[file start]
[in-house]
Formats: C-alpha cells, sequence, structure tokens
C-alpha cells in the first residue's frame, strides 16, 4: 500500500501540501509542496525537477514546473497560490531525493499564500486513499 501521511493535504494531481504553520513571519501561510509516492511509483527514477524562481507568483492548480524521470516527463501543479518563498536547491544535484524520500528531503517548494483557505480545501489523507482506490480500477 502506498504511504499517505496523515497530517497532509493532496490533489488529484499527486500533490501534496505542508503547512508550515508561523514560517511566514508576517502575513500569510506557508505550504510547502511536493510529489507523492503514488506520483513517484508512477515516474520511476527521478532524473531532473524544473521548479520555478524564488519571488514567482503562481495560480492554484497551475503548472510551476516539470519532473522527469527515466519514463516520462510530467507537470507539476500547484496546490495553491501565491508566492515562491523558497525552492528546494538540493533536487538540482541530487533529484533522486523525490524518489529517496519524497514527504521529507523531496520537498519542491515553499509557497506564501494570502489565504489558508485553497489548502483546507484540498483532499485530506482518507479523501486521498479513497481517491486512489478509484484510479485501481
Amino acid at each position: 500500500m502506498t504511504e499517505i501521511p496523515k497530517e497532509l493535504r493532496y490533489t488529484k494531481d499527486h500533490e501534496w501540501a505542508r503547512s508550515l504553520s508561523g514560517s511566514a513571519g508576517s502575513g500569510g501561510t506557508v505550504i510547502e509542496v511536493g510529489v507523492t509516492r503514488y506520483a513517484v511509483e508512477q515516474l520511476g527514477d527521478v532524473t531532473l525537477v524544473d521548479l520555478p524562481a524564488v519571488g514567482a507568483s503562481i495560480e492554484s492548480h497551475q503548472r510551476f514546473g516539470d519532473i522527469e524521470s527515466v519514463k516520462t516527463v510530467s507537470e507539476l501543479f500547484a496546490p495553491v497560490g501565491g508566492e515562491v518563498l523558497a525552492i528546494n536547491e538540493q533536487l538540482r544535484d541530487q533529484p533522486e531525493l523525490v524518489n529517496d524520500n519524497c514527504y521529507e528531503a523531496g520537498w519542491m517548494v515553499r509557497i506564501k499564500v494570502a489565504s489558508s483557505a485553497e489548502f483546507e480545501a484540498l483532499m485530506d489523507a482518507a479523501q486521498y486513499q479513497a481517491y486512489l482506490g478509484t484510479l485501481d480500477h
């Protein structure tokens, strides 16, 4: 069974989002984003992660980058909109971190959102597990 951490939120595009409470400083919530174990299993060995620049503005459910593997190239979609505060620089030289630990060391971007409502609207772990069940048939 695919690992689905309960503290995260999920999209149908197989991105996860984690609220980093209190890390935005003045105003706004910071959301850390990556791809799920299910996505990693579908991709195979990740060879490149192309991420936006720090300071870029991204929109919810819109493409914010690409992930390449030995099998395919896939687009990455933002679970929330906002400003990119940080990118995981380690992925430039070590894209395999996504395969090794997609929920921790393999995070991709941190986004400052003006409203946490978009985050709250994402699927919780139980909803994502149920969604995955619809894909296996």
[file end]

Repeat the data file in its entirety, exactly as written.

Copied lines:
[in-house]
Formats: C-alpha cells, sequence, structure tokens
C-alpha cells in the first residue's frame, strides 16, 4: 500500500501540501509542496525537477514546473497560490531525493499564500486513499 501521511493535504494531481504553520513571519501561510509516492511509483527514477524562481507568483492548480524521470516527463501543479518563498536547491544535484524520500528531503517548494483557505480545501489523507482506490480500477 502506498504511504499517505496523515497530517497532509493532496490533489488529484499527486500533490501534496505542508503547512508550515508561523514560517511566514508576517502575513500569510506557508505550504510547502511536493510529489507523492503514488506520483513517484508512477515516474520511476527521478532524473531532473524544473521548479520555478524564488519571488514567482503562481495560480492554484497551475503548472510551476516539470519532473522527469527515466519514463516520462510530467507537470507539476500547484496546490495553491501565491508566492515562491523558497525552492528546494538540493533536487538540482541530487533529484533522486523525490524518489529517496519524497514527504521529507523531496520537498519542491515553499509557497506564501494570502489565504489558508485553497489548502483546507484540498483532499485530506482518507479523501486521498479513497481517491486512489478509484484510479485501481
Amino acid at each position: 500500500m502506498t504511504e499517505i501521511p496523515k497530517e497532509l493535504r493532496y490533489t488529484k494531481d499527486h500533490e501534496w501540501a505542508r503547512s508550515l504553520s508561523g514560517s511566514a513571519g508576517s502575513g500569510g501561510t506557508v505550504i510547502e509542496v511536493g510529489v507523492t509516492r503514488y506520483a513517484v511509483e508512477q515516474l520511476g527514477d527521478v532524473t531532473l525537477v524544473d521548479l520555478p524562481a524564488v519571488g514567482a507568483s503562481i495560480e492554484s492548480h497551475q503548472r510551476f514546473g516539470d519532473i522527469e524521470s527515466v519514463k516520462t516527463v510530467s507537470e507539476l501543479f500547484a496546490p495553491v497560490g501565491g508566492e515562491v518563498l523558497a525552492i528546494n536547491e538540493q533536487l538540482r544535484d541530487q533529484p533522486e531525493l523525490v524518489n529517496d524520500n519524497c514527504y521529507e528531503a523531496g520537498w519542491m517548494v515553499r509557497i506564501k499564500v494570502a489565504s489558508s483557505a485553497e489548502f483546507e480545501a484540498l483532499m485530506d489523507a482518507a479523501q486521498y486513499q479513497a481517491y486512489l482506490g478509484t484510479l485501481d480500477h
């Protein structure tokens, strides 16, 4: 069974989002984003992660980058909109971190959102597990 951490939120595009409470400083919530174990299993060995620049503005459910593997190239979609505060620089030289630990060391971007409502609207772990069940048939 695919690992689905309960503290995260999920999209149908197989991105996860984690609220980093209190890390935005003045105003706004910071959301850390990556791809799920299910996505990693579908991709195979990740060879490149192309991420936006720090300071870029991204929109919810819109493409914010690409992930390449030995099998395919896939687009990455933002679970929330906002400003990119940080990118995981380690992925430039070590894209395999996504395969090794997609929920921790393999995070991709941190986004400052003006409203946490978009985050709250994402699927919780139980909803994502149920969604995955619809894909296996």